Talking to Kids About the Manchester Attack

By Christina Elston

Manchester attacksOn Monday night, May 22, a suicide bomber set off explosions that killed at least 22 people and injured 59 more outside Manchester Arena in Manchester, England. The crowd was there to see a concert by pop star Ariana Grande, so many of those injured and killed were kids and families.

Because of Grande’s popularity with tweens, it’s likely your kids have heard at least something about the attack. They might even be wondering whether something similar could happen at events they attend.

The National Center for School Crisis and Bereavement at USC has some helpful advice:

  1. Start by asking what your child knows about what happened. Then provide basic, age-appropriate information to correct any misunderstandings. Give what reassurance you can, explaining that our government and local police force work to prevent terror attacks from happening here, and that your child’s school and you are dedicated to keeping them safe.
  2. Limit media exposure. Once your child understands what has occurred, limit their exposure to graphic images and repetitive media coverage. Instead, spend time together as a family.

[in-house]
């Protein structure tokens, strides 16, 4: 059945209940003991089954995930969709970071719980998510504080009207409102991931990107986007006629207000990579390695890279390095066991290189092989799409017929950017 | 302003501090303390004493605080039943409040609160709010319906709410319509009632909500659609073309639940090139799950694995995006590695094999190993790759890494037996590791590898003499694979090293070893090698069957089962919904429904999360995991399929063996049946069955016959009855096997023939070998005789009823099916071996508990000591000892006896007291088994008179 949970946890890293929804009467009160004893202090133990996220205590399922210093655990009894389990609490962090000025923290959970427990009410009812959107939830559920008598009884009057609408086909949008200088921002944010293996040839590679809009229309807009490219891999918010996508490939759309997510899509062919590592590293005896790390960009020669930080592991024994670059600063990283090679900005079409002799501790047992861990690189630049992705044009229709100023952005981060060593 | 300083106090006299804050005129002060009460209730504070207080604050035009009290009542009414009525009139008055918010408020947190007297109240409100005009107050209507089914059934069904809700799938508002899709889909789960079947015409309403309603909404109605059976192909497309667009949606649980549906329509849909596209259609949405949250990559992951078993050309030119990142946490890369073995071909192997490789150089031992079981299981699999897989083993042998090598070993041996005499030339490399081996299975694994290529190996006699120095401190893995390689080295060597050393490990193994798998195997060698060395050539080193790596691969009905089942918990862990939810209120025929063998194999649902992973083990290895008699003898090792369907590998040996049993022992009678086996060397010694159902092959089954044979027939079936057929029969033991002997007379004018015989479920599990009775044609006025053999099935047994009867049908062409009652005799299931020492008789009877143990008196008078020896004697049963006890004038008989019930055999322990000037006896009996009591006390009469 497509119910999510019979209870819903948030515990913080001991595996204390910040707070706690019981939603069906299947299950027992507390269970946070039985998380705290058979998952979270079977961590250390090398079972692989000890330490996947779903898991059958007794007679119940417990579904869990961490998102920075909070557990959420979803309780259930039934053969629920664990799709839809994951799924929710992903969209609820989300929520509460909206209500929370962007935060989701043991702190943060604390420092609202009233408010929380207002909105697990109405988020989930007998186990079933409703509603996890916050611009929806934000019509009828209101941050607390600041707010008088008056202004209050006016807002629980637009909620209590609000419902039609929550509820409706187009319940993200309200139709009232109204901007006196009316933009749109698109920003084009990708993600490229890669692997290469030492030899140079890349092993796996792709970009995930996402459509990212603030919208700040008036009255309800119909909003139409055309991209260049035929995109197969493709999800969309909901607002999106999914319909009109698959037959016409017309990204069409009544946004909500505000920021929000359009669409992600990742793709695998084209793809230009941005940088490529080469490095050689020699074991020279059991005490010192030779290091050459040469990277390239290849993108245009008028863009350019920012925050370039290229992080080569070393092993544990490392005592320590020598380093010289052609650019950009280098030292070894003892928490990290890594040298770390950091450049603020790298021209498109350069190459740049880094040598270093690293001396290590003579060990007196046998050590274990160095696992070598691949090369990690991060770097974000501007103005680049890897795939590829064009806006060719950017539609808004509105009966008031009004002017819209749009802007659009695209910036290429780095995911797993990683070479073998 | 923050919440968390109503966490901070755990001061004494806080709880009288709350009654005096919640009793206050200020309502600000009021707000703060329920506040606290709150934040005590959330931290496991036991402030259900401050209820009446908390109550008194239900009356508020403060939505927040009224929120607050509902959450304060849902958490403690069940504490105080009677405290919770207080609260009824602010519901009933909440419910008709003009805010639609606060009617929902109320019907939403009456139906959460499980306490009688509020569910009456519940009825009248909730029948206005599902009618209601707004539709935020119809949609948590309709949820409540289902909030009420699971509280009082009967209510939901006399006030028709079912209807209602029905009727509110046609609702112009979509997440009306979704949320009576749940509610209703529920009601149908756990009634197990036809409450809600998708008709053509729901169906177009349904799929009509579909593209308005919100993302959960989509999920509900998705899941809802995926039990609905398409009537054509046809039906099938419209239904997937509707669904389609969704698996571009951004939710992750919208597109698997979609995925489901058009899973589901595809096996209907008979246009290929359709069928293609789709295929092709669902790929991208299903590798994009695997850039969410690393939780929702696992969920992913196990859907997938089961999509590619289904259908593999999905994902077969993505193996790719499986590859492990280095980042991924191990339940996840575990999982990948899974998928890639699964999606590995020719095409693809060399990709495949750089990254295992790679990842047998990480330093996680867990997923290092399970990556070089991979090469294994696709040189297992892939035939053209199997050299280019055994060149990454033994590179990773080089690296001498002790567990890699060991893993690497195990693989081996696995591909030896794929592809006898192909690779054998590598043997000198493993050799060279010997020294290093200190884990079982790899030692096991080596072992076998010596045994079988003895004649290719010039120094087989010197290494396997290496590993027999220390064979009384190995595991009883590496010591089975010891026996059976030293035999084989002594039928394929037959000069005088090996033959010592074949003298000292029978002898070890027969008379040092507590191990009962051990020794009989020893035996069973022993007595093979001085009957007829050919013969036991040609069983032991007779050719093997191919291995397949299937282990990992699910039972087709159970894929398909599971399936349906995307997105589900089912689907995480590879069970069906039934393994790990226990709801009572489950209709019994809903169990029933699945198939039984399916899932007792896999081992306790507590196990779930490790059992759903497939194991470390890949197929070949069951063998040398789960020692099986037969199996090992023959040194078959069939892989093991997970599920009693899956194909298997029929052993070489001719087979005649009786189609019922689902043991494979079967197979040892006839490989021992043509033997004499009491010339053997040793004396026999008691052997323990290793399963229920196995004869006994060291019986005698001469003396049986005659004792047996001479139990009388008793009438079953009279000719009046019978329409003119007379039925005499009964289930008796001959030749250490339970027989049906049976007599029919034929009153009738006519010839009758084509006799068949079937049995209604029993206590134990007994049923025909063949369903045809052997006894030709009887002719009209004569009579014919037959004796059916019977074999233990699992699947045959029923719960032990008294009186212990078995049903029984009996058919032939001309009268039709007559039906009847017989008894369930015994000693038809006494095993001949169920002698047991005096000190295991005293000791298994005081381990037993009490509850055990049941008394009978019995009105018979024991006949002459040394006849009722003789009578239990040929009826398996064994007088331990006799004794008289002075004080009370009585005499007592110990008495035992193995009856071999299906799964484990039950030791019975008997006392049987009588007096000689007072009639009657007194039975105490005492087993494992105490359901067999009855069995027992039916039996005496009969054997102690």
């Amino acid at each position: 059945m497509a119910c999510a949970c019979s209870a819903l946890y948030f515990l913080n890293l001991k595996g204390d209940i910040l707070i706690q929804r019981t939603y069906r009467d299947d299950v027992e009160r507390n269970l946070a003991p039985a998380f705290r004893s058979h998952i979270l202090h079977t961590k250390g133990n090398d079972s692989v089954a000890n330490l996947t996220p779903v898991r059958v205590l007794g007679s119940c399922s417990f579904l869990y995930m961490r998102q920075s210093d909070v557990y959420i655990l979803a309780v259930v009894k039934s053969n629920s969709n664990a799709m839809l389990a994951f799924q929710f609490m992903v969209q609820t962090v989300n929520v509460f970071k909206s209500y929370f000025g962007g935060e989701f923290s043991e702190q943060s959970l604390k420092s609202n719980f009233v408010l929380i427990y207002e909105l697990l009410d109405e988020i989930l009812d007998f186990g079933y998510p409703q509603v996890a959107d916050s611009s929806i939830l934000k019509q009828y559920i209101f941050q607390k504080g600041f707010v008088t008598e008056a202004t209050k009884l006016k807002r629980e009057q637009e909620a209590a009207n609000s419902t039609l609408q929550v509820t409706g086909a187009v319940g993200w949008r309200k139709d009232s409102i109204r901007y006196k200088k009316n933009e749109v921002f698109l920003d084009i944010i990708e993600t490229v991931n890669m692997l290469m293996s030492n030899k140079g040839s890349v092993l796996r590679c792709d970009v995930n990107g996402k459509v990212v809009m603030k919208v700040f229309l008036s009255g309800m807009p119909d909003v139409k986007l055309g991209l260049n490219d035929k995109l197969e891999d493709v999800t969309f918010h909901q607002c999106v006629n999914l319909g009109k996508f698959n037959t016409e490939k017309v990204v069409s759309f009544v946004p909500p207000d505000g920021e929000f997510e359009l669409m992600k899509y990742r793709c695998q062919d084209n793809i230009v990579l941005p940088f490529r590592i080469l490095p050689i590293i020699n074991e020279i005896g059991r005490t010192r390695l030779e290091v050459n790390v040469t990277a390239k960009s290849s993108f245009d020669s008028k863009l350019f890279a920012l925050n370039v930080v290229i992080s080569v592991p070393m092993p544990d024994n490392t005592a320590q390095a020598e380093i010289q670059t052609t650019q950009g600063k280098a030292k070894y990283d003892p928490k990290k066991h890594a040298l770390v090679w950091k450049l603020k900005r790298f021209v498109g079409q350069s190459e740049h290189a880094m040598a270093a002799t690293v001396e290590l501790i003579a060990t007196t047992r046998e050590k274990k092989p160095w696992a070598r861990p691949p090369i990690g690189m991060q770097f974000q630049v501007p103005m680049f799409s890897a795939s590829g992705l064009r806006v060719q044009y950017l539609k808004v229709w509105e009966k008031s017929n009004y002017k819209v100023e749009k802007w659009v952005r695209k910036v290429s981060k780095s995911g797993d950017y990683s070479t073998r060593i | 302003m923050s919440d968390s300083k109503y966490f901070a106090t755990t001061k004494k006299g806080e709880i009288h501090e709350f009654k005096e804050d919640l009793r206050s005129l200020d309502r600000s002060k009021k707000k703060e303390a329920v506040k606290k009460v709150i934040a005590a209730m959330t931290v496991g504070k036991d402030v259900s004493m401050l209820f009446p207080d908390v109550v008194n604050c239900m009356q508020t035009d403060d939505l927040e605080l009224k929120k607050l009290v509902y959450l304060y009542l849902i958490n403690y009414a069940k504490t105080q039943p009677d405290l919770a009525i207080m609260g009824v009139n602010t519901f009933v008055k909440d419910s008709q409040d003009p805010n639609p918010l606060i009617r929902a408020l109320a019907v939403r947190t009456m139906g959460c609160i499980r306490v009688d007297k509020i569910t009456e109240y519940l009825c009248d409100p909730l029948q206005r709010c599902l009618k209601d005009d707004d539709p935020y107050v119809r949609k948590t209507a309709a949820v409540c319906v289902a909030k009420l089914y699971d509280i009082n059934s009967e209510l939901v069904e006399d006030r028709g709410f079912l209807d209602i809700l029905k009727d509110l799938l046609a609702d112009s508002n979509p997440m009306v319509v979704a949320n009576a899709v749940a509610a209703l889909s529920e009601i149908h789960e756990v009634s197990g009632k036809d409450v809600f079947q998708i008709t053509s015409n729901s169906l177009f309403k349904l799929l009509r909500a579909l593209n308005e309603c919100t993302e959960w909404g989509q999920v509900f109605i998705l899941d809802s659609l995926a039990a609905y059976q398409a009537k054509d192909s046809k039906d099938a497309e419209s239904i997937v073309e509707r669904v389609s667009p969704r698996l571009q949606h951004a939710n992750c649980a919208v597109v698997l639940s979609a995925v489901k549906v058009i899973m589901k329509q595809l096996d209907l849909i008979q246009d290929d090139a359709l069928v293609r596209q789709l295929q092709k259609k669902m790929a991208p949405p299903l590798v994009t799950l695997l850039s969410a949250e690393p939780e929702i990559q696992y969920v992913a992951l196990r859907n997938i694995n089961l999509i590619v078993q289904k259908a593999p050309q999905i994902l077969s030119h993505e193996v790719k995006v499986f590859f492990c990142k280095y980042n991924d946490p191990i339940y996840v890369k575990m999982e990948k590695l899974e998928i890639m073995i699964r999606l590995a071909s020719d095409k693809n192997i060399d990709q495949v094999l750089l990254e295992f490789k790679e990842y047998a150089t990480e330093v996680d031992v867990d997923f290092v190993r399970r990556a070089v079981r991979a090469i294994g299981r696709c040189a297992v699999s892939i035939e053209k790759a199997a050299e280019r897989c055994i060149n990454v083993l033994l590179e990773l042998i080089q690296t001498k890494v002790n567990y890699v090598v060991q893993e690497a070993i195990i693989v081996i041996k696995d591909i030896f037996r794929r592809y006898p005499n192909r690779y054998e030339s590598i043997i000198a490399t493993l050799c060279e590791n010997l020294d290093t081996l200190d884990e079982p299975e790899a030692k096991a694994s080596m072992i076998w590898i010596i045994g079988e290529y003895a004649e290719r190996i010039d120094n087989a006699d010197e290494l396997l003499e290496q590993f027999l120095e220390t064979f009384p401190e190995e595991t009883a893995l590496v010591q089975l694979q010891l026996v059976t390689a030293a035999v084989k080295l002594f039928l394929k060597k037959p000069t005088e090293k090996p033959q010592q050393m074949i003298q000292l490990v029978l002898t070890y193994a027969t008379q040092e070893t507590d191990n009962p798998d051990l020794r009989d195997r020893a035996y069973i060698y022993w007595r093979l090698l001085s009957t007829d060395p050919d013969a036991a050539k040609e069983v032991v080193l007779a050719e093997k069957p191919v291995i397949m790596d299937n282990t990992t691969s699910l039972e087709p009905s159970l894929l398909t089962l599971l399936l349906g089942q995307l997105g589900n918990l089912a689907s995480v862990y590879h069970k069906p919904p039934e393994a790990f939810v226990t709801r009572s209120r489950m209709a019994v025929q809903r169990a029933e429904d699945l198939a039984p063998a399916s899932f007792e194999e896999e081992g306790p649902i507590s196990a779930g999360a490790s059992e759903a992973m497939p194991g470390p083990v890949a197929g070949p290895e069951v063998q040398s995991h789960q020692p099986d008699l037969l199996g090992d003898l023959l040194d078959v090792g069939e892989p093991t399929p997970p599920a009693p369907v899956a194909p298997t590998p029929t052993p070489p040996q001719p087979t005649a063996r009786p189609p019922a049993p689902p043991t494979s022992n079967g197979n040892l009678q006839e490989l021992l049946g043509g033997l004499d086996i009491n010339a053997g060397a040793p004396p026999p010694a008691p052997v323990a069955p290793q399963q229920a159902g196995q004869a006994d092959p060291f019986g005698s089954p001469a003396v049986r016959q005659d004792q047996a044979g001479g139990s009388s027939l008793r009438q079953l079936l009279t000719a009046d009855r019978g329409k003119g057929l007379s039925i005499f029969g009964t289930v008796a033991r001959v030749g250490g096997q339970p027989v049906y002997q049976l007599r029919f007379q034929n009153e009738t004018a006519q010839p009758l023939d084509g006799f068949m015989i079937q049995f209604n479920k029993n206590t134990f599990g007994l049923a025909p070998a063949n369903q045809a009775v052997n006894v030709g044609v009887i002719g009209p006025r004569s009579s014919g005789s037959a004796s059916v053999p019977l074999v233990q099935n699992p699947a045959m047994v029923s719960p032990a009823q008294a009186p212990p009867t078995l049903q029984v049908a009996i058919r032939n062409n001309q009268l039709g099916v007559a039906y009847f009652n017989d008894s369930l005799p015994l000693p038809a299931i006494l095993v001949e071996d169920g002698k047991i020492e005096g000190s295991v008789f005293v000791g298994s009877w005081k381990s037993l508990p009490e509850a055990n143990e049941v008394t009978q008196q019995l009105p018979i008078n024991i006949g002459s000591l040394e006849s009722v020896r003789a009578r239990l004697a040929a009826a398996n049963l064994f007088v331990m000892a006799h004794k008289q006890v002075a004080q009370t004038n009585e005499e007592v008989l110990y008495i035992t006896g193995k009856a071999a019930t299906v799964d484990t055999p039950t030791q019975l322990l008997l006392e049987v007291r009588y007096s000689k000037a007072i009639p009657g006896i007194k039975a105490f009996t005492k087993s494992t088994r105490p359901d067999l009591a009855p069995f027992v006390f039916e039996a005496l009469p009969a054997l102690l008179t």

3. Try to avoid placing blame. Explain to your child that terrorists do not represent a particular race, ethnicity or religious group.
  4. Just listen. There is no perfect thing to say in this situation, but children and teenagers still need to have someone they trust listen to their questions and feelings and be supportive.
  5. Help them find ways to help. There is little children can do to help the immediate victims of the attack in Manchester, but they can do something meaningful in the long term. Talk with them about opportunities to volunteer in the community or to help support a related cause.
  6. Watch for signs your child needs additional support. Let your child share that they are upset; it is a necessary step in coping with their feelings. However, if your child seems to be upset for several days or has trouble in school, at home or with friends,

For additional information, download the full brochure from the National Center for School Crisis and Bereavement here.

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